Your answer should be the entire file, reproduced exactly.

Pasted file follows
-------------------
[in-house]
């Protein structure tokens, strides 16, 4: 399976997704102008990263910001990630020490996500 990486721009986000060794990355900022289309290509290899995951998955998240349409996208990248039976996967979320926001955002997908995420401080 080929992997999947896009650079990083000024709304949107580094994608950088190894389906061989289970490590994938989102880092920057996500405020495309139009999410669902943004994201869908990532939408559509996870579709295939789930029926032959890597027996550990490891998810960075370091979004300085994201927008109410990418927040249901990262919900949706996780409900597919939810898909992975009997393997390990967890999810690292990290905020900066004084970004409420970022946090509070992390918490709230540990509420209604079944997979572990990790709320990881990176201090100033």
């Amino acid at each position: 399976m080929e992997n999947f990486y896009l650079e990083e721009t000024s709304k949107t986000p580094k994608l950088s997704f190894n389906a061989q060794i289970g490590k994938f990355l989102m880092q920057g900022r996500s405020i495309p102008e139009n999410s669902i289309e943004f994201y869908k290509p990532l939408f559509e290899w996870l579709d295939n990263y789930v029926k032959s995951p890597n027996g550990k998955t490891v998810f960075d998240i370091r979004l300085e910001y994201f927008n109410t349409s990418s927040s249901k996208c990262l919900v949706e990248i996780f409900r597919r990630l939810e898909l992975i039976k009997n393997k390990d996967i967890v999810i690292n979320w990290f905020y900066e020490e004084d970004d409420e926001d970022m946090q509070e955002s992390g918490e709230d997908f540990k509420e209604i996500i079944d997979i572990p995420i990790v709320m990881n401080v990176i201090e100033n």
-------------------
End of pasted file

[in-house]
């Protein structure tokens, strides 16, 4: 399976997704102008990263910001990630020490996500 990486721009986000060794990355900022289309290509290899995951998955998240349409996208990248039976996967979320926001955002997908995420401080 080929992997999947896009650079990083000024709304949107580094994608950088190894389906061989289970490590994938989102880092920057996500405020495309139009999410669902943004994201869908990532939408559509996870579709295939789930029926032959890597027996550990490891998810960075370091979004300085994201927008109410990418927040249901990262919900949706996780409900597919939810898909992975009997393997390990967890999810690292990290905020900066004084970004409420970022946090509070992390918490709230540990509420209604079944997979572990990790709320990881990176201090100033």
């Amino acid at each position: 399976m080929e992997n999947f990486y896009l650079e990083e721009t000024s709304k949107t986000p580094k994608l950088s997704f190894n389906a061989q060794i289970g490590k994938f990355l989102m880092q920057g900022r996500s405020i495309p102008e139009n999410s669902i289309e943004f994201y869908k290509p990532l939408f559509e290899w996870l579709d295939n990263y789930v029926k032959s995951p890597n027996g550990k998955t490891v998810f960075d998240i370091r979004l300085e910001y994201f927008n109410t349409s990418s927040s249901k996208c990262l919900v949706e990248i996780f409900r597919r990630l939810e898909l992975i039976k009997n393997k390990d996967i967890v999810i690292n979320w990290f905020y900066e020490e004084d970004d409420e926001d970022m946090q509070e955002s992390g918490e709230d997908f540990k509420e209604i996500i079944d997979i572990p995420i990790v709320m990881n401080v990176i201090e100033n």